Baraka (1992): Technology evolves, but the appeal of the old, at least with a precious few, remains. The immersive, high-resolution widescreen format colloquially known as Todd-AO—named for the company that produced it, which still exists, but now mostly works in sound—was launched around the same time as CinemaScope in the mid-’50s. Oklahoma! was the first produced in its version of the 65mm format, and others included South Pacific, Cleopatra and The Sound of Music. It faded around the ‘70s, but Ron Fricke, when making this Koyaanisqatsi-esque visual poem, brought it back. Fricke’s recent Samsara was shot on regular 65mm, but more on that later down the list.
Lumiérre and Company (1995): For the centennial of film itself, 41 directors—among them Theo Angelopoulos, Michael Haneke, Abbas Kiarostami, Spike Lee and Jacques Rivette—were given an assignment: shoot a 52-second film with an antique Cinématographe, one of the first film cameras. Some are interesting, some are slight, but the one by David Lynch is a corker.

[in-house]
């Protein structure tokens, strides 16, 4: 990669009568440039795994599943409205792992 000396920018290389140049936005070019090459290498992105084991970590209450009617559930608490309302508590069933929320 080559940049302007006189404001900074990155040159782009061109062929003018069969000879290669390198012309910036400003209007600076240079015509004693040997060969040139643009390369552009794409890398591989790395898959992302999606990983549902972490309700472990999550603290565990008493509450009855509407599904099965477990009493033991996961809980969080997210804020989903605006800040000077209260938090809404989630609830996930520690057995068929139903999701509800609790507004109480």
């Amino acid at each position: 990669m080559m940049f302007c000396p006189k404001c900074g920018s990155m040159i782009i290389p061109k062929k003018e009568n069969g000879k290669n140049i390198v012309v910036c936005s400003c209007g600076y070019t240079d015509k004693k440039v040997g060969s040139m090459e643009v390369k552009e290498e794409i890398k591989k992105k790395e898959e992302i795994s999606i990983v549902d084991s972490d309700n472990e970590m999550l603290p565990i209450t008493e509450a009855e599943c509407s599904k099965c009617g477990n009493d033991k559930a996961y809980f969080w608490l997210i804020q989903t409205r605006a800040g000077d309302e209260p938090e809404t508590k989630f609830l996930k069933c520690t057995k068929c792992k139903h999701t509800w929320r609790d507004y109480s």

Elephant (2003): The “Academy ratio” (1.37:1) is roughly the size of old TVs and was, up until CinemaScope, the dominant shape of the projected film frame. Some modern films perversely bring it back, as did Gus Van Sant with both Elephant and Paranoid Park, Kelly Reichardt with Meek’s Cutoff and Andrea Arnold’s new Wuthering Heights.
The Good German (2006): Digital convertee Steven Soderbergh has of late talked ill of shooting on film. He didn’t feel that way when he made this laborious homage to WWII-era cinema, shot 1945-style: all back lots and modified L.A. locations, no radio microphones, only incandescent lighting and old, enormous, heavy cameras.
The Master (2012): Todd-AO 65mm is no more, but regular 65mm every now and then rears its gorgeous, high-resolution head. Paul Thomas Anderson’s much-anticipated latest was shot in 65mm, and some can see it projected that way. (But not Philadelphia!) Ditto Samsara, The New World, Atlantis, The Lost Continent, Kenneth Branagh’s Hamlet, Little Buddha and Far and Away.
Computer Chess (2013): Andrew Bujalski, whose “mumblecore” indies are shot on glorious 16mm, finally goes video with his upcoming fourth feature. Then again, it’s not just video—it’s modified video cameras from the ‘80s.